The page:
Source: Dow Jones Sustainability Index Review 2011, September 2011

Observations:

  • Xstrata tops the Dow Jones Sustainability Index for the basic resources sector for the second year in a row.
  • Most important changes of the index for the mining industry are the inclusion of Newcrest and Kinross, and the removal from the index of ArcelorMittal and Goldcorp.
  • Assessment criteria include economic, environmental, and social topics. Full list of criteria can be found here.

Implications:

  • Inclusion in the DJSI is mainly a marketing issue; it does not have direct operational or financial consequences. Many countries do require foreign investors to adhere to global reporting initiatives to ensure a certain level of sustainability, but DSJI requires a much broader set of policies.
  • Xstrata especially scores higher than industry average in terms of climate strategy, mineral waste management, human capital development, and standards for suppliers. The benchmark report will certainly be used by some companies to prioritize areas for improvement.

©2011 | Wilfred Visser | thebusinessofmining.com

Macarthur backs Peabody-Arcelor offer

August 30, 2011 Comments off

“Macarthur Coal has backed a sweetened takeover bid from Peabody Energy of the US and European steelmaker ArcelorMittal that values one of Australia’s last remaining big independent coal miners at A$4.9bn (US$5.2bn). The recommendation by the Macarthur board came after PEAMCoal, a new entity owned by the bidders, lifted its offer price to A$16 a share from A$15.50. Macarthur shareholders are also entitled to a recently declared dividend, taking the total price to A$16.16 a share.

Barring a higher offer from a rival suitor, Tuesday’s agreement all but ends a protracted takeover tussle for Macarthur among multiple parties spanning more than a year. Macarthur said unnamed potential suitors had examined its books since PEAMCoal made its initial A$15.50-a-share offer, but ‘although it remains possible that a superior proposal might be made, none have emerged to date and there can be no assurance that any will emerge.’”

Source: Financial Times, August 30 2011

Observations:

  • PEAMcoal’s new bid is $0.50/share higher than the initial offer, adding some $0.2bln to the transaction value. The current bid is almost $2.0bln higher than Peabody’s offer in May 2010.
  • Macarthur agreed to a $51.4mln break-up penalty (1% of takeover price) and no shop/no talk clauses, making it hard for other parties to obtain detailed company information. However, various other potential bidders have already studied Macarthur’s books.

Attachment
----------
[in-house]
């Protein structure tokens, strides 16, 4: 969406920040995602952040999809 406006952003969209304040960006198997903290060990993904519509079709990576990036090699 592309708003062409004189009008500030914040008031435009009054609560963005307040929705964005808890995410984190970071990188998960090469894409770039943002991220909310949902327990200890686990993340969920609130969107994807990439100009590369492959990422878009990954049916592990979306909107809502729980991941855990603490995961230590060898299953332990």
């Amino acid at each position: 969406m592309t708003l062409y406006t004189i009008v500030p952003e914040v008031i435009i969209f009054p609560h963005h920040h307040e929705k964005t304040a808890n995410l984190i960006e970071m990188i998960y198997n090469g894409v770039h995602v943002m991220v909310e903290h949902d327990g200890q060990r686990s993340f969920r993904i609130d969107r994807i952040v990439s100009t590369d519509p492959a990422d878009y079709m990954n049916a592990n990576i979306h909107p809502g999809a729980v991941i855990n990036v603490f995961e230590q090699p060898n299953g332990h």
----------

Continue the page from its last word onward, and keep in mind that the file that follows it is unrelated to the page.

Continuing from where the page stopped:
Implications:

  • By agreeing to PEAMcoal’s bid Macarthur’s board pressures potential other parties to hurry up. Anglo American is rumoured to be interested in bidding for the company, but no official rival bids have been made yet. As most interested parties have been in contact with Macarthur and studied the books already, the no talk clause is not very important, but Macarthur signals a decision has to be made quickly.
  • Key assumption in the valuation of Macarthur clearly is the coal price going forward. Synergies vary among potential bidders, but synergy value will be much lower than the value of the stand-alone cash flows of the company. As a result the company with the most optimistic forecast of the coal prices will be willing to pay most for Macarthur. This concept, in which the winner of an auction (or takeover process) runs a high risk of being too optimistic, is known as ‘the winner’s curse’.

©2011 | Wilfred Visser | thebusinessofmining.com

Anglo American eyes Macarthur coal

August 23, 2011 Comments off

“Anglo American is considering a counterbid for Macarthur Coal in an attempt to gatecrash a A$4.7bn (US$4.9bn) bid for the Australian coal group from Peabody Energy and ArcelorMittal. Earlier this month, Macarthur said it was open to offers that valued its business at nearly A$5bn after formally rejecting an ‘opportunistic’ bid from Peabody Energy of the US and steelmaker ArcelorMittal.
People familiar with the bid process said there were a number of interested parties, one of which was Anglo American. The mining group is said to be working with its traditional advisers, which include Goldman Sachs.
It is not clear whether Anglo will proceed with any offer, and talks are expected to come to a head in the next week. A deal would be the largest by Anglo since 2007, with its recent blooming profits creating a degree of financial flexibility that the company has not enjoyed for several years.”

Source: Financial Times, August 21 2011

Observations:

  • Peabody and ArcelorMittal have made an offer to the shareholders of Macarthur after Macarthur’s board declined to agree to the offer and not search for higher bidders.
  • Anglo’s metallurgical coal operations are currently mainly located in Queensland, giving a good geographical match with Macarthur’s operations.

Implications:

  • The current stake of ArcelorMittal in Macarthur will be an important hinderance for other parties to make a counterbid. If their bid would succeed, they would still be left with ArcelorMittal as an important party in the board room.